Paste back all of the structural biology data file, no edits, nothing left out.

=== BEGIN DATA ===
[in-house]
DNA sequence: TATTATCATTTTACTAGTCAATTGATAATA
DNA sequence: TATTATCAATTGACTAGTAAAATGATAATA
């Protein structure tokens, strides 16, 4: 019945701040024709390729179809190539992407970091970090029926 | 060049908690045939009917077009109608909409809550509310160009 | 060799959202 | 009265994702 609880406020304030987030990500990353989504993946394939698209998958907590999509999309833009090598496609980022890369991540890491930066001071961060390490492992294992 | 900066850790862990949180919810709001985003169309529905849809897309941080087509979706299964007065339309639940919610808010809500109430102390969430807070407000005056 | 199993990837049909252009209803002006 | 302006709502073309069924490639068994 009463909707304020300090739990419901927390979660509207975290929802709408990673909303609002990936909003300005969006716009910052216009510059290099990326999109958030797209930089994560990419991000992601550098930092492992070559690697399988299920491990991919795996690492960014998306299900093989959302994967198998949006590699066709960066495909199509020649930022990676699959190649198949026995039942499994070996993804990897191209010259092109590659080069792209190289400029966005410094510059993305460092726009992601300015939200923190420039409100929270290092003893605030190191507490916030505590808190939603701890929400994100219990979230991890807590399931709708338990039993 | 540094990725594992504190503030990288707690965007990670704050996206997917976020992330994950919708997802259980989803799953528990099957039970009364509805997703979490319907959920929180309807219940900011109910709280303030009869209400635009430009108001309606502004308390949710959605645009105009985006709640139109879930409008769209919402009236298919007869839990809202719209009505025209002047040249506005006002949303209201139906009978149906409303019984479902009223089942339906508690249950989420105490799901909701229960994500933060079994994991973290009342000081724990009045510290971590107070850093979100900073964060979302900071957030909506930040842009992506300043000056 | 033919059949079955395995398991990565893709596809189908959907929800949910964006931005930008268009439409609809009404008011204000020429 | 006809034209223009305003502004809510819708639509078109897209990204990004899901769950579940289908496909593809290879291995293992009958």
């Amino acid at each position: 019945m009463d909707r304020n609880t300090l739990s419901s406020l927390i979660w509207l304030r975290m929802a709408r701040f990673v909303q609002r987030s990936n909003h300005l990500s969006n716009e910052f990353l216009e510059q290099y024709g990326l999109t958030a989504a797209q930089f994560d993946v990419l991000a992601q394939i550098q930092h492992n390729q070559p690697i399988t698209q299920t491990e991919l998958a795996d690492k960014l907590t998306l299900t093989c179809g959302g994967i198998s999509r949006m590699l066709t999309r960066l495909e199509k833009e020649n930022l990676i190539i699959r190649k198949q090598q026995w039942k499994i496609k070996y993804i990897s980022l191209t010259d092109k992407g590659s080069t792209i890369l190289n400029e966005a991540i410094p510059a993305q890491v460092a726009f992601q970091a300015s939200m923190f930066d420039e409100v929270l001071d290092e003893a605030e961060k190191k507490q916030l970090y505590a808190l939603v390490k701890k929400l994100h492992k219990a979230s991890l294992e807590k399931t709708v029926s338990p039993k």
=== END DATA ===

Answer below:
[in-house]
DNA sequence: TATTATCATTTTACTAGTCAATTGATAATA
DNA sequence: TATTATCAATTGACTAGTAAAATGATAATA
């Protein structure tokens, strides 16, 4: 019945701040024709390729179809190539992407970091970090029926 | 060049908690045939009917077009109608909409809550509310160009 | 060799959202 | 009265994702 609880406020304030987030990500990353989504993946394939698209998958907590999509999309833009090598496609980022890369991540890491930066001071961060390490492992294992 | 900066850790862990949180919810709001985003169309529905849809897309941080087509979706299964007065339309639940919610808010809500109430102390969430807070407000005056 | 199993990837049909252009209803002006 | 302006709502073309069924490639068994 009463909707304020300090739990419901927390979660509207975290929802709408990673909303609002990936909003300005969006716009910052216009510059290099990326999109958030797209930089994560990419991000992601550098930092492992070559690697399988299920491990991919795996690492960014998306299900093989959302994967198998949006590699066709960066495909199509020649930022990676699959190649198949026995039942499994070996993804990897191209010259092109590659080069792209190289400029966005410094510059993305460092726009992601300015939200923190420039409100929270290092003893605030190191507490916030505590808190939603701890929400994100219990979230991890807590399931709708338990039993 | 540094990725594992504190503030990288707690965007990670704050996206997917976020992330994950919708997802259980989803799953528990099957039970009364509805997703979490319907959920929180309807219940900011109910709280303030009869209400635009430009108001309606502004308390949710959605645009105009985006709640139109879930409008769209919402009236298919007869839990809202719209009505025209002047040249506005006002949303209201139906009978149906409303019984479902009223089942339906508690249950989420105490799901909701229960994500933060079994994991973290009342000081724990009045510290971590107070850093979100900073964060979302900071957030909506930040842009992506300043000056 | 033919059949079955395995398991990565893709596809189908959907929800949910964006931005930008268009439409609809009404008011204000020429 | 006809034209223009305003502004809510819708639509078109897209990204990004899901769950579940289908496909593809290879291995293992009958």
């Amino acid at each position: 019945m009463d909707r304020n609880t300090l739990s419901s406020l927390i979660w509207l304030r975290m929802a709408r701040f990673v909303q609002r987030s990936n909003h300005l990500s969006n716009e910052f990353l216009e510059q290099y024709g990326l999109t958030a989504a797209q930089f994560d993946v990419l991000a992601q394939i550098q930092h492992n390729q070559p690697i399988t698209q299920t491990e991919l998958a795996d690492k960014l907590t998306l299900t093989c179809g959302g994967i198998s999509r949006m590699l066709t999309r960066l495909e199509k833009e020649n930022l990676i190539i699959r190649k198949q090598q026995w039942k499994i496609k070996y993804i990897s980022l191209t010259d092109k992407g590659s080069t792209i890369l190289n400029e966005a991540i410094p510059a993305q890491v460092a726009f992601q970091a300015s939200m923190f930066d420039e409100v929270l001071d290092e003893a605030e961060k190191k507490q916030l970090y505590a808190l939603v390490k701890k929400l994100h492992k219990a979230s991890l294992e807590k399931t709708v029926s338990p039993k």